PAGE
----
Giovanni Adu-Gyamfi

My name is Giovanni Adu-Gyamfi. I am 19 years old, and I am a freshman at The College of New Jersey (TCNJ), where I am majoring in public health. I spent most of my childhood in Old Bridge, New Jersey, but I currently live in Parlin, New Jersey. From a young age, I was fascinated by the world around me, participating in STEM-based activities and taking STEM classes. I enjoy reading, writing, helping others, and spending time with my family. In the future, with a public health degree, I hope to go into research helping regulate the spread of diseases and looking into more ways to prevent them.

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Our Interview With Giovanni

Was this the first time you entered the contest?

How did you hear about the contest?
I was recommended to it by a close family friend.

What inspired your work?
Growing up, I was passionate about history, knowing a lot about the presidents.

What did you learn while creating your entry?
I learned what it means to carry out civil civic conversations, which I never knew about.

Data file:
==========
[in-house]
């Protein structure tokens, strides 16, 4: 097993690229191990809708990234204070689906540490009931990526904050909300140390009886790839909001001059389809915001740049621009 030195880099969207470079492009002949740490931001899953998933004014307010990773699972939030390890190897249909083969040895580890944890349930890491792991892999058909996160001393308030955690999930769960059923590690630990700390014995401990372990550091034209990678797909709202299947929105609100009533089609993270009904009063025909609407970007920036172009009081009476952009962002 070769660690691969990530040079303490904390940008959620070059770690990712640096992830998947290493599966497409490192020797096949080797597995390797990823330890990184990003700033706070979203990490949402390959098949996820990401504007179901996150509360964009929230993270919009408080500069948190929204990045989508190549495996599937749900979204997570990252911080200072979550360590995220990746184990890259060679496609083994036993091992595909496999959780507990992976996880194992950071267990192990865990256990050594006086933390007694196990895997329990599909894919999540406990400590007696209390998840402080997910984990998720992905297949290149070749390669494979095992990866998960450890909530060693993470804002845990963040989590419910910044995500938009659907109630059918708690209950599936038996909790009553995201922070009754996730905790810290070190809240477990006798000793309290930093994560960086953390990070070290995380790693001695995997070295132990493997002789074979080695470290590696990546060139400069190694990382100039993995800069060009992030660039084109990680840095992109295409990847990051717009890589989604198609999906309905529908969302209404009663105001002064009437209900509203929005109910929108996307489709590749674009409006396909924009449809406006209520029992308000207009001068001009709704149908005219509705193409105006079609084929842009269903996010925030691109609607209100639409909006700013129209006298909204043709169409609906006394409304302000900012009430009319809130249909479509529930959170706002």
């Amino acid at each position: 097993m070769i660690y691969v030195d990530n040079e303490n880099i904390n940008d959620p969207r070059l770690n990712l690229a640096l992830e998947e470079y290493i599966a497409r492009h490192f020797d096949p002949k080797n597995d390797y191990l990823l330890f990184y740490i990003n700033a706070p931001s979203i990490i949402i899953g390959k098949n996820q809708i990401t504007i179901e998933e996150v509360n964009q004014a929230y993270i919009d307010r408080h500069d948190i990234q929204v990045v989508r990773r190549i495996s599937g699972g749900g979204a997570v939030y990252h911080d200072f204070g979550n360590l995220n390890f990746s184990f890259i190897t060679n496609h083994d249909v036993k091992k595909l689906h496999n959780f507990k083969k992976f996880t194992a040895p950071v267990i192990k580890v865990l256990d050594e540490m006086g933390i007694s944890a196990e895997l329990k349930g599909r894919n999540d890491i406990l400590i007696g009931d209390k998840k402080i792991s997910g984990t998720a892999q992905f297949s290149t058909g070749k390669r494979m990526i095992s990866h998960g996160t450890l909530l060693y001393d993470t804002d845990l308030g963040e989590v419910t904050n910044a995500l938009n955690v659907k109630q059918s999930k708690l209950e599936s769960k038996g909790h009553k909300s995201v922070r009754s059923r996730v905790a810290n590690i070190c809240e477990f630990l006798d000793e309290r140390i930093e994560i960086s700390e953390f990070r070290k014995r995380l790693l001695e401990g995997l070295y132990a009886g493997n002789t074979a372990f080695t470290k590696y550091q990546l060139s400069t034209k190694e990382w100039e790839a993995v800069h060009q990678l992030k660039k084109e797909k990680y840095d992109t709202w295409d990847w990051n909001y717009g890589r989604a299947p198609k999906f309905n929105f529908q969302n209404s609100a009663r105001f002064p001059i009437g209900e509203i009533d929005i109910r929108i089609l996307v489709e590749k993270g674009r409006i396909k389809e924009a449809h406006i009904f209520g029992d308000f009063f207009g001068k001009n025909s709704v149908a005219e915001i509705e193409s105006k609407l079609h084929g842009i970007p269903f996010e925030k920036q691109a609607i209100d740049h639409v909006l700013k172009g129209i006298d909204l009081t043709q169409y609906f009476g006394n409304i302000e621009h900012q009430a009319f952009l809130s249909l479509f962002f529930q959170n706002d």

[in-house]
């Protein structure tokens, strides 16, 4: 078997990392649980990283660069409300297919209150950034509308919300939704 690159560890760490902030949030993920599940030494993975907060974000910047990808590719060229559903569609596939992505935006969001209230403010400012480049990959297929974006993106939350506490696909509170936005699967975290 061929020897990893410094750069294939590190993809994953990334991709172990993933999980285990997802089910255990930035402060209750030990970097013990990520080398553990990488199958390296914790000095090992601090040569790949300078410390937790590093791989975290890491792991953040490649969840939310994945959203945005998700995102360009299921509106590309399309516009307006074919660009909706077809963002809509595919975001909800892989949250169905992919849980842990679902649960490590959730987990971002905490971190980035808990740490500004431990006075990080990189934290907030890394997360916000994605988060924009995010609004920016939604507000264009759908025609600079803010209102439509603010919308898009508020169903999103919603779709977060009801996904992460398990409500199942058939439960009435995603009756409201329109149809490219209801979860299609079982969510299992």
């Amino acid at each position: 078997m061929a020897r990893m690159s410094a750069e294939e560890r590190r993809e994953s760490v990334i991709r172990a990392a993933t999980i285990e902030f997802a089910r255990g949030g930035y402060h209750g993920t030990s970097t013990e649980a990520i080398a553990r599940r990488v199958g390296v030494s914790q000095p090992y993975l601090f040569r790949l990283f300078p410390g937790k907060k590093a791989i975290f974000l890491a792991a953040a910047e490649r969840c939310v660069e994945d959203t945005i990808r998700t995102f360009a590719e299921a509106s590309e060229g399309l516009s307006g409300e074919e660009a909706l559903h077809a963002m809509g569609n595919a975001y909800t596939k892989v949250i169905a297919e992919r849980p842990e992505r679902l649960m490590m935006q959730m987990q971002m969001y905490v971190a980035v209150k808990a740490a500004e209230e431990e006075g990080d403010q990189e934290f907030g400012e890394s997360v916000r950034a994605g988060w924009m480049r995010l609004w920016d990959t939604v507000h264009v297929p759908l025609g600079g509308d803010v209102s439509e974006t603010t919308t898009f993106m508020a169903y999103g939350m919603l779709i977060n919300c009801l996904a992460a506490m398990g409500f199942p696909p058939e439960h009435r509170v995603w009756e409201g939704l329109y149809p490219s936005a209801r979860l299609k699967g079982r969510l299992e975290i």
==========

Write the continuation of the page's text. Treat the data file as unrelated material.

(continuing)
How do you plan to spread the word this year to your peers about the importance of the U.S Constitution?
I hope to encourage others to learn more about civil civic conversations.

How do your friends respond to history or talking about the Constitution?
They are neutral to it.

What do you love about U.S. History and the forming of our government?
I like learning about how our country was exactly formed.

Which U.S. historical site would you like to visit?
White House.

Which American historical figure is most influential/inspirational to you?
Martin Luther King Jr.

Who is your greatest role model?
My parents.

What in your life are you most passionate about?
I’m most passionate about my education.

How do you spend your free time?
In my free time, I read, play soccer, watch TV, study, and work out.

What are your plans for the future?
Right now, I am a public health major. I hope to help with the control of diseases.

If you could do one super impactful thing to help people, what would it be?
I would be an advocate for mental health.

Why is the Constitution relevant today?
It is relevant today because it basically tells us what we are entitled and have rights to.

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